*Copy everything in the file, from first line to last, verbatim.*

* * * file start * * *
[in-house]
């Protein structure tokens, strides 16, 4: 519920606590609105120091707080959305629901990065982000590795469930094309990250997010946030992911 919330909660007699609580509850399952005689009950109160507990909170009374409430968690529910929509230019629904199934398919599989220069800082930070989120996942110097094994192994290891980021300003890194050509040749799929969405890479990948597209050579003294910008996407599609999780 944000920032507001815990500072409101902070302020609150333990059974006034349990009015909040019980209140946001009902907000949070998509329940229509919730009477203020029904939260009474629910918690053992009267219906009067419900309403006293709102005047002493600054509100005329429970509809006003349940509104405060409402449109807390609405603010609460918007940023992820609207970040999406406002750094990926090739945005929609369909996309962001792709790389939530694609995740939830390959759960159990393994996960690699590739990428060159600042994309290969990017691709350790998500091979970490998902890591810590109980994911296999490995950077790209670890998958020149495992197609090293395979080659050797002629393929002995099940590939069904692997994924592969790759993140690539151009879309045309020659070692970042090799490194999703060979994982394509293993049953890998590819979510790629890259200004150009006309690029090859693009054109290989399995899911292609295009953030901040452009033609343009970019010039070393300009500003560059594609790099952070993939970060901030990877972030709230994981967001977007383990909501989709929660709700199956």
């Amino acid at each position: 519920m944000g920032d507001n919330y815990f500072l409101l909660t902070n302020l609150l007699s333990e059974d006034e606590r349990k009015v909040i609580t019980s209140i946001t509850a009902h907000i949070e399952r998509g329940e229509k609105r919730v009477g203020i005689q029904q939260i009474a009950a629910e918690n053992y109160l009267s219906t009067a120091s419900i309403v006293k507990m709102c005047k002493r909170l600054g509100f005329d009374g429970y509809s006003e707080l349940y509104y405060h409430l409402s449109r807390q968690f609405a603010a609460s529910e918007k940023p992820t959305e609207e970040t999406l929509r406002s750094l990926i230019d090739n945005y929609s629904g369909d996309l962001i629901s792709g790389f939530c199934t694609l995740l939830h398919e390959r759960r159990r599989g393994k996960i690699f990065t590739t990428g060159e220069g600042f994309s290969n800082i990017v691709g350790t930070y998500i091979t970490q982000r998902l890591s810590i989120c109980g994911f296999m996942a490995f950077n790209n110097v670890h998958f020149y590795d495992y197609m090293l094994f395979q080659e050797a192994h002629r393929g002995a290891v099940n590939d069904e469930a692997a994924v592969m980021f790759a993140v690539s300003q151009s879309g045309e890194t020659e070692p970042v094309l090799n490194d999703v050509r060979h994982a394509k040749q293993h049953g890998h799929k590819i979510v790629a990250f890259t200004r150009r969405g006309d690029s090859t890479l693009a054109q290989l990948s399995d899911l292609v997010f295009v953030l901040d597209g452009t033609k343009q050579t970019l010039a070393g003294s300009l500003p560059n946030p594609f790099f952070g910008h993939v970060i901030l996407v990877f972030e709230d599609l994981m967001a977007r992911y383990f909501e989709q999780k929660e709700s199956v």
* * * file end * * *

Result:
[in-house]
């Protein structure tokens, strides 16, 4: 519920606590609105120091707080959305629901990065982000590795469930094309990250997010946030992911 919330909660007699609580509850399952005689009950109160507990909170009374409430968690529910929509230019629904199934398919599989220069800082930070989120996942110097094994192994290891980021300003890194050509040749799929969405890479990948597209050579003294910008996407599609999780 944000920032507001815990500072409101902070302020609150333990059974006034349990009015909040019980209140946001009902907000949070998509329940229509919730009477203020029904939260009474629910918690053992009267219906009067419900309403006293709102005047002493600054509100005329429970509809006003349940509104405060409402449109807390609405603010609460918007940023992820609207970040999406406002750094990926090739945005929609369909996309962001792709790389939530694609995740939830390959759960159990393994996960690699590739990428060159600042994309290969990017691709350790998500091979970490998902890591810590109980994911296999490995950077790209670890998958020149495992197609090293395979080659050797002629393929002995099940590939069904692997994924592969790759993140690539151009879309045309020659070692970042090799490194999703060979994982394509293993049953890998590819979510790629890259200004150009006309690029090859693009054109290989399995899911292609295009953030901040452009033609343009970019010039070393300009500003560059594609790099952070993939970060901030990877972030709230994981967001977007383990909501989709929660709700199956």
């Amino acid at each position: 519920m944000g920032d507001n919330y815990f500072l409101l909660t902070n302020l609150l007699s333990e059974d006034e606590r349990k009015v909040i609580t019980s209140i946001t509850a009902h907000i949070e399952r998509g329940e229509k609105r919730v009477g203020i005689q029904q939260i009474a009950a629910e918690n053992y109160l009267s219906t009067a120091s419900i309403v006293k507990m709102c005047k002493r909170l600054g509100f005329d009374g429970y509809s006003e707080l349940y509104y405060h409430l409402s449109r807390q968690f609405a603010a609460s529910e918007k940023p992820t959305e609207e970040t999406l929509r406002s750094l990926i230019d090739n945005y929609s629904g369909d996309l962001i629901s792709g790389f939530c199934t694609l995740l939830h398919e390959r759960r159990r599989g393994k996960i690699f990065t590739t990428g060159e220069g600042f994309s290969n800082i990017v691709g350790t930070y998500i091979t970490q982000r998902l890591s810590i989120c109980g994911f296999m996942a490995f950077n790209n110097v670890h998958f020149y590795d495992y197609m090293l094994f395979q080659e050797a192994h002629r393929g002995a290891v099940n590939d069904e469930a692997a994924v592969m980021f790759a993140v690539s300003q151009s879309g045309e890194t020659e070692p970042v094309l090799n490194d999703v050509r060979h994982a394509k040749q293993h049953g890998h799929k590819i979510v790629a990250f890259t200004r150009r969405g006309d690029s090859t890479l693009a054109q290989l990948s399995d899911l292609v997010f295009v953030l901040d597209g452009t033609k343009q050579t970019l010039a070393g003294s300009l500003p560059n946030p594609f790099f952070g910008h993939v970060i901030l996407v990877f972030e709230d599609l994981m967001a977007r992911y383990f909501e989709q999780k929660e709700s199956v």